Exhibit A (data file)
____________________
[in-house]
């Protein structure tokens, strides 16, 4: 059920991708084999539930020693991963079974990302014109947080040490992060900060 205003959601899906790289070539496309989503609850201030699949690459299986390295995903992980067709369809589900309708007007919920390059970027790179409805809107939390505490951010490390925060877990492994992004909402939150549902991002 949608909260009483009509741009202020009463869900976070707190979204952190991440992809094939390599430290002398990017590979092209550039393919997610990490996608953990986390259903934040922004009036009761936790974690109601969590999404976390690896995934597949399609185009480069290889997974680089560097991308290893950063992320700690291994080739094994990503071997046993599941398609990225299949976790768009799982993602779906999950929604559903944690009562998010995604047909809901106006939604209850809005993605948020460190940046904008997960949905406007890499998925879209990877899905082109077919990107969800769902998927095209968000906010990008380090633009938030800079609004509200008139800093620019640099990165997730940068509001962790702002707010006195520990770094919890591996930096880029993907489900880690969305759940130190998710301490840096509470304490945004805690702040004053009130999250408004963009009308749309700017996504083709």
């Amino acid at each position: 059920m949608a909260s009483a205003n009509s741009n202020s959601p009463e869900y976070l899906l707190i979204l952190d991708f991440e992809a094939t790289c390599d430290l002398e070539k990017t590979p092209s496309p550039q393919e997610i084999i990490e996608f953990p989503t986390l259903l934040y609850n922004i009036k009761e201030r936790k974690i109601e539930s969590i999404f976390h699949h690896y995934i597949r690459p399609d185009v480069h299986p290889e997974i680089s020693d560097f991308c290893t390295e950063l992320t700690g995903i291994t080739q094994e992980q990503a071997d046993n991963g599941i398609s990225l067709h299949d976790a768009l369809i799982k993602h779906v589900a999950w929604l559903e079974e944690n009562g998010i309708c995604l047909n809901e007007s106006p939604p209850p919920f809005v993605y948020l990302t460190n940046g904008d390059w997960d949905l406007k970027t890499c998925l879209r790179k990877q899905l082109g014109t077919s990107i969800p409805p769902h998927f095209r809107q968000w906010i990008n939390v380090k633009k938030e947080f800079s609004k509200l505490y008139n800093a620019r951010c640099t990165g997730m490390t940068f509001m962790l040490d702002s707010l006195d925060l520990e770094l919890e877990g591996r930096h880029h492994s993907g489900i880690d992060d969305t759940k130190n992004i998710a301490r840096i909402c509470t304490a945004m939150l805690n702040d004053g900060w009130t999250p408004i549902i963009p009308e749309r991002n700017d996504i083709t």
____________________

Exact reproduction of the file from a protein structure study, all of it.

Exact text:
[in-house]
């Protein structure tokens, strides 16, 4: 059920991708084999539930020693991963079974990302014109947080040490992060900060 205003959601899906790289070539496309989503609850201030699949690459299986390295995903992980067709369809589900309708007007919920390059970027790179409805809107939390505490951010490390925060877990492994992004909402939150549902991002 949608909260009483009509741009202020009463869900976070707190979204952190991440992809094939390599430290002398990017590979092209550039393919997610990490996608953990986390259903934040922004009036009761936790974690109601969590999404976390690896995934597949399609185009480069290889997974680089560097991308290893950063992320700690291994080739094994990503071997046993599941398609990225299949976790768009799982993602779906999950929604559903944690009562998010995604047909809901106006939604209850809005993605948020460190940046904008997960949905406007890499998925879209990877899905082109077919990107969800769902998927095209968000906010990008380090633009938030800079609004509200008139800093620019640099990165997730940068509001962790702002707010006195520990770094919890591996930096880029993907489900880690969305759940130190998710301490840096509470304490945004805690702040004053009130999250408004963009009308749309700017996504083709």
């Amino acid at each position: 059920m949608a909260s009483a205003n009509s741009n202020s959601p009463e869900y976070l899906l707190i979204l952190d991708f991440e992809a094939t790289c390599d430290l002398e070539k990017t590979p092209s496309p550039q393919e997610i084999i990490e996608f953990p989503t986390l259903l934040y609850n922004i009036k009761e201030r936790k974690i109601e539930s969590i999404f976390h699949h690896y995934i597949r690459p399609d185009v480069h299986p290889e997974i680089s020693d560097f991308c290893t390295e950063l992320t700690g995903i291994t080739q094994e992980q990503a071997d046993n991963g599941i398609s990225l067709h299949d976790a768009l369809i799982k993602h779906v589900a999950w929604l559903e079974e944690n009562g998010i309708c995604l047909n809901e007007s106006p939604p209850p919920f809005v993605y948020l990302t460190n940046g904008d390059w997960d949905l406007k970027t890499c998925l879209r790179k990877q899905l082109g014109t077919s990107i969800p409805p769902h998927f095209r809107q968000w906010i990008n939390v380090k633009k938030e947080f800079s609004k509200l505490y008139n800093a620019r951010c640099t990165g997730m490390t940068f509001m962790l040490d702002s707010l006195d925060l520990e770094l919890e877990g591996r930096h880029h492994s993907g489900i880690d992060d969305t759940k130190n992004i998710a301490r840096i909402c509470t304490a945004m939150l805690n702040d004053g900060w009130t999250p408004i549902i963009p009308e749309r991002n700017d996504i083709t």